During his turbulent teen years, he says, he was alienated from his family and stayed mostly at the homes of friends, “the wrong crowd.” To prove he belonged, he had a friend make the tattoo on his hand. On the forearm, he burned the word “Keystone” a second time into his skin.

After Madrigal quit the gang, he expunged the forearm tattoo with a kitchen spatula heated red hot on a stove, ergo the scar. The hand tattoo he attacked by regularly mashing out lighted cigarette butts on it before finally giving up because of the pain.

Now he works as a carpenter, and a month ago he married a young woman from Hong Kong. Soon, he would be joining her in Hong Kong, and he was determined to rid himself of the remaining tattoo before meeting his new wife’s extended family.

“My future now is to be really successful in Hong Kong, in business or anything else,” he says. “I’m even going to learn Cantonese.”


Snapsnapsnap. The smell of singed hand hairs rises in the treatment room as Kaplan begins the exorcism of Madrigal’s past.

Meanwhile, in the clinic’s anteroom, Sergio Escobedo and Bonnie Yen await their personal alterations.

Escobedo is a swaggering, good-natured man of 28, 6 feet 2 and 315 pounds. With shaved head and goatee, he is a longtime member, now inactive, of a Westside gang. He has the gang’s name tattooed across his upper chest and has decided to have it taken off.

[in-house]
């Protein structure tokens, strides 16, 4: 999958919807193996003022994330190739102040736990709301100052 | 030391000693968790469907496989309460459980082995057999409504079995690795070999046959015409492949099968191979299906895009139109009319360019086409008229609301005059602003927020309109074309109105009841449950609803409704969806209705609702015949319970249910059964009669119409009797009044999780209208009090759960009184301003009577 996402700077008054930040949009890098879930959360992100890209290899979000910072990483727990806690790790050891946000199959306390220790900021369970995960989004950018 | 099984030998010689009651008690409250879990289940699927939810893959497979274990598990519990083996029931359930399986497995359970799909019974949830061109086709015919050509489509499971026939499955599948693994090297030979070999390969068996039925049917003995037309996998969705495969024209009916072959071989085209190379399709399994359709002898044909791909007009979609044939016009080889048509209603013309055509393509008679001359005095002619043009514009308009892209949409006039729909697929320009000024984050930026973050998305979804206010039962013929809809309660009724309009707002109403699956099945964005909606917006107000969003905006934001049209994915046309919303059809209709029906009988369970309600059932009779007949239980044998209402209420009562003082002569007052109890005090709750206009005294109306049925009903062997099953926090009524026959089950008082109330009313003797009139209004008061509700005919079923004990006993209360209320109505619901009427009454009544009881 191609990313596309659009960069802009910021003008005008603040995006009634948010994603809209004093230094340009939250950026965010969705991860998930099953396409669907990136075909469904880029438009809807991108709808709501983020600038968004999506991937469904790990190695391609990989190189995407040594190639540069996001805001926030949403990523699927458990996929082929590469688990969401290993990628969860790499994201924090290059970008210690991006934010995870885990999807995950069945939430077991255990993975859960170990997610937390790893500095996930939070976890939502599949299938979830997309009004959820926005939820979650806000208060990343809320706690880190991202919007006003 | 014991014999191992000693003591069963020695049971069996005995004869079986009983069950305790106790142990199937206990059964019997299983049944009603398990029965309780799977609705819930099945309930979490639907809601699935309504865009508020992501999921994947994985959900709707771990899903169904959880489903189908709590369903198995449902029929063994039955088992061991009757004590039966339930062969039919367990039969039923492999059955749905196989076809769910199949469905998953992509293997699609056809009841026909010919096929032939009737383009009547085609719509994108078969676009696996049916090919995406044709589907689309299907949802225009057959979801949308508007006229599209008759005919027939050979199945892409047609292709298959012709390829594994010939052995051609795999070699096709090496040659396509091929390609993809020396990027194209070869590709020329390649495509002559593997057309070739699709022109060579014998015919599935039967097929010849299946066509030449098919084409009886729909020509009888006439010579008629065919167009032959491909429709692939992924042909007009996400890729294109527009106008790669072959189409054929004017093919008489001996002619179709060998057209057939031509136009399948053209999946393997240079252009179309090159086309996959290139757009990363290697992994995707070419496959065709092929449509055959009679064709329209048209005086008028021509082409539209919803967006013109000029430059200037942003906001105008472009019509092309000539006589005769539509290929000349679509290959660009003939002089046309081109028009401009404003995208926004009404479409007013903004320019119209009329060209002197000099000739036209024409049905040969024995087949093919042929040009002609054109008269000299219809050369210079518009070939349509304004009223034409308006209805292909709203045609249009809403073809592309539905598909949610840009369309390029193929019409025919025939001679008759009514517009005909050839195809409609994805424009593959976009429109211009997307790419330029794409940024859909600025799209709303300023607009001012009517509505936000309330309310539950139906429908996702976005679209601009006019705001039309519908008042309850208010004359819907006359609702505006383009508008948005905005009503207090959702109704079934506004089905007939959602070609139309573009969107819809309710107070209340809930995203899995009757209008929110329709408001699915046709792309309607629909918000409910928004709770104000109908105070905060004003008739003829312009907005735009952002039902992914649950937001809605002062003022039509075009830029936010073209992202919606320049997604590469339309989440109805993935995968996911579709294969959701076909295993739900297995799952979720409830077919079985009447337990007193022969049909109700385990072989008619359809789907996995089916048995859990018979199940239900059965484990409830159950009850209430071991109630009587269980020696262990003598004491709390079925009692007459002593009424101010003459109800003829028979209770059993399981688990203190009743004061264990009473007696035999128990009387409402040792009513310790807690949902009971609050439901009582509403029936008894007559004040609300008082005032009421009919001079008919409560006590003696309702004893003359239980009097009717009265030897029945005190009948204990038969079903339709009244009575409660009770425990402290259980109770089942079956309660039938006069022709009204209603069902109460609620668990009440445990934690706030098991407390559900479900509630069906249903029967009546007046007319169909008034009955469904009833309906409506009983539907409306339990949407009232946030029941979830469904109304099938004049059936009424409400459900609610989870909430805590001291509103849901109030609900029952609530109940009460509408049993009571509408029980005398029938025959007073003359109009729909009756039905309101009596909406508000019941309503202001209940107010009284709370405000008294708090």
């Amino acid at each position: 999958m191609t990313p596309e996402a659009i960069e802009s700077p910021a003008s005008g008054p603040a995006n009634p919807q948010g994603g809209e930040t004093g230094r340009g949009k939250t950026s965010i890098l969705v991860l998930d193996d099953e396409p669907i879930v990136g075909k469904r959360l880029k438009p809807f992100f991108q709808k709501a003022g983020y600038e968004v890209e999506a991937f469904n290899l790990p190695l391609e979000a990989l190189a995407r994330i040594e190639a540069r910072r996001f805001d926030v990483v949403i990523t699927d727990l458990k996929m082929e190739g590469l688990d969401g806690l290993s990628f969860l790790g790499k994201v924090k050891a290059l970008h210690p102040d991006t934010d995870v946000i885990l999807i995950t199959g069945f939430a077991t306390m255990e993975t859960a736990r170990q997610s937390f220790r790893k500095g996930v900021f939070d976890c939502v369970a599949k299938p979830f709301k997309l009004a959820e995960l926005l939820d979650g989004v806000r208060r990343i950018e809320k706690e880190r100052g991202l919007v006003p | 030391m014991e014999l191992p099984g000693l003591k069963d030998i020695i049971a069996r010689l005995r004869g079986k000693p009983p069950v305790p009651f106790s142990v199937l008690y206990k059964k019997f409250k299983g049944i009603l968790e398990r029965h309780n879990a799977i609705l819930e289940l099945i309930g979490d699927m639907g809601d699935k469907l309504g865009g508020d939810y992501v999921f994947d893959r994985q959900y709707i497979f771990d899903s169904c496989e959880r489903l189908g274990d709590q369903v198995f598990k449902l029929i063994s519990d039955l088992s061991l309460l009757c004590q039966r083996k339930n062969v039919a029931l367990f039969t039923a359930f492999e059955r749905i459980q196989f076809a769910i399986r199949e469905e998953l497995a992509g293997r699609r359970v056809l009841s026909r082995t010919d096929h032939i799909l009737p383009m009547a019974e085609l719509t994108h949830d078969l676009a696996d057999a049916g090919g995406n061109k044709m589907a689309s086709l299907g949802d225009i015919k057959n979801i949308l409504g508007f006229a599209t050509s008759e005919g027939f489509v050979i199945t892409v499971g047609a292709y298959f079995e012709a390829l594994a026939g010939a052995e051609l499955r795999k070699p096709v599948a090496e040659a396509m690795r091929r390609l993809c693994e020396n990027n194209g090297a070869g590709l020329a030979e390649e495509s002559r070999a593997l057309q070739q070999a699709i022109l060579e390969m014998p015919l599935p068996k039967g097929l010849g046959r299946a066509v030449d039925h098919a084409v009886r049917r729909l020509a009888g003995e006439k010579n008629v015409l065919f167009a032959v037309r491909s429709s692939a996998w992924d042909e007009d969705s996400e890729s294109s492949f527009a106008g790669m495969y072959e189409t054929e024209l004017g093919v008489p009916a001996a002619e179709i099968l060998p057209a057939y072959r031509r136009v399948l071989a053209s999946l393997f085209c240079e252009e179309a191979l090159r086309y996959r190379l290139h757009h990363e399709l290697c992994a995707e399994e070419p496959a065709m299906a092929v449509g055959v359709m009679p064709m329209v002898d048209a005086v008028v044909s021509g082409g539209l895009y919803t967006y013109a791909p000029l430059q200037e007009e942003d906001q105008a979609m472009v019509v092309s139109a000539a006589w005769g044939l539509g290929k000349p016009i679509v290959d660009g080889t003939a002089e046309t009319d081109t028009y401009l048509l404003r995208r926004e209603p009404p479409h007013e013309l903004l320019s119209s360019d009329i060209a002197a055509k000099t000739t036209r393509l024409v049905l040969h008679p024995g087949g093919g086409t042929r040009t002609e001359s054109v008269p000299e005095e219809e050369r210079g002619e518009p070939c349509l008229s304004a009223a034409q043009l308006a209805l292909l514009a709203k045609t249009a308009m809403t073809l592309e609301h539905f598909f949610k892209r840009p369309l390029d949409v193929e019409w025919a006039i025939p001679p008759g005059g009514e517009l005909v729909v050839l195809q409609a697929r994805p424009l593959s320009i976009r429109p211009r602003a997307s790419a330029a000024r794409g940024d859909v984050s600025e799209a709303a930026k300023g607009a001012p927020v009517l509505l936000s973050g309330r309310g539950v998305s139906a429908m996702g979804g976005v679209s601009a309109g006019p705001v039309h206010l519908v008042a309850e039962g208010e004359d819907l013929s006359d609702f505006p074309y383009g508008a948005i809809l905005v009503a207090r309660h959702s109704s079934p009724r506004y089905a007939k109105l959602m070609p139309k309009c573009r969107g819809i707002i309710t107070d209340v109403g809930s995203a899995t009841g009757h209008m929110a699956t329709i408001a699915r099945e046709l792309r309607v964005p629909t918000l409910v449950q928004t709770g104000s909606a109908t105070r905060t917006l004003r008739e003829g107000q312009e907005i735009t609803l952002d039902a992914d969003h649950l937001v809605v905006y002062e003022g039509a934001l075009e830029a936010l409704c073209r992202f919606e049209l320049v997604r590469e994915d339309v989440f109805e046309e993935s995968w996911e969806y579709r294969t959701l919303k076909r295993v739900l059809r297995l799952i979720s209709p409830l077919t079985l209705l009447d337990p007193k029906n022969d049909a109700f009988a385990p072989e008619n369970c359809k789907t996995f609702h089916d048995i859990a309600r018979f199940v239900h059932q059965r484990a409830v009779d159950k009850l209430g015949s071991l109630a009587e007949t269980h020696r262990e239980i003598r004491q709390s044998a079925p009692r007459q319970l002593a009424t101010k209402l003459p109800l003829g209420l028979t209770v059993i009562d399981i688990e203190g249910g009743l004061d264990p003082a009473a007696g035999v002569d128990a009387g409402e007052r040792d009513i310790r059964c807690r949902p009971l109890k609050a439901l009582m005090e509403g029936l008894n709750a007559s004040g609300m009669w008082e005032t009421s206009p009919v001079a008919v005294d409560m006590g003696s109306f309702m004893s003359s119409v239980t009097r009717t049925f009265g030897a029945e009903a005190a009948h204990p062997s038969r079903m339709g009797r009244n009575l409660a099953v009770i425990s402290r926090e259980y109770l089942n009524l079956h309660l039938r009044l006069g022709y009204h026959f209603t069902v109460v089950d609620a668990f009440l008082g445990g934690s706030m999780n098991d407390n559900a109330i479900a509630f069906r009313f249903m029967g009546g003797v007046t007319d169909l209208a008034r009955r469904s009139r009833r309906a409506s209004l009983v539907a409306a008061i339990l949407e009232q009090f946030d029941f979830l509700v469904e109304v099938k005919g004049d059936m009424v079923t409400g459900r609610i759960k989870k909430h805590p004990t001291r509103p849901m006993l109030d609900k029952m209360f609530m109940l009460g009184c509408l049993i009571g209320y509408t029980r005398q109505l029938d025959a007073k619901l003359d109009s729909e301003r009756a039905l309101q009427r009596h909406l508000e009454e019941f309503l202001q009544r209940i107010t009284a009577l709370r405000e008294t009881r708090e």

He’s come to realize, he says, that such a tattoo signals that “that you’re just a thug.” Escobedo works as a pool man and, no matter how hot the weather, is loath to remove his shirt.

He doesn’t, however, wish to be ink-free. Once the gang tattoo is gone, he will get “a full T-shirt” tattoo that will cover his body from the waist up. “I want all pictures, Mexican Aztec work,” he says. “And girls, of course. Who doesn’t want girls on them?”

Escobedo lies full back on the treatment bed. If there is a little pain, he says, he’s not concerned. “It’s like everything I’ve ever done -- you have pain.”


Yen had a lotus blossom, to her a symbol of beauty and purity, tattooed in black, red, yellow and purple on the small of her back.

At the time, she was 18 and working in a bar in San Francisco. She was inspired to get the tattoo by her boss. “He had his whole body tattooed,” she says. “He was a kind of father figure -- the cool dad I never had.”

Yen is no longer 18, nor is she working in a bar. Nor does she still think her father, a professor, is so uncool. She’s about to graduate with a degree in physiology and a straight-A average from UCLA. At 26, she thinks more and more about someday having children and her skin stretching as a result and the tattoo looking terrible. “I just decided that natural would be best.”

Consulting with Kaplan, she learns the wages of youthful impulsiveness. Erasing the elaborate 12 1/2 -square-inch image will require numerous treatments over about six months. The total cost will be about $2,000, roughly 10 times what she paid for the tattoo.

She troubles for a moment over the clinic’s various financing alternatives, then decides to proceed. “I still think the lotus is pure and beautiful,” she says, “but I don’t need to have it tattooed on me. I feel now like my body was dirtied with the ink.”


Web resources

The U.S. National Library of Medicine and the National Institutes of Health provide 20 links to information about tattoos and body piercing from agencies that include the U.S. Food and Drug Administration, the Mayo Clinic and the Nemours Foundation. Some offer links in Spanish. At


Source: Los Angeles Times research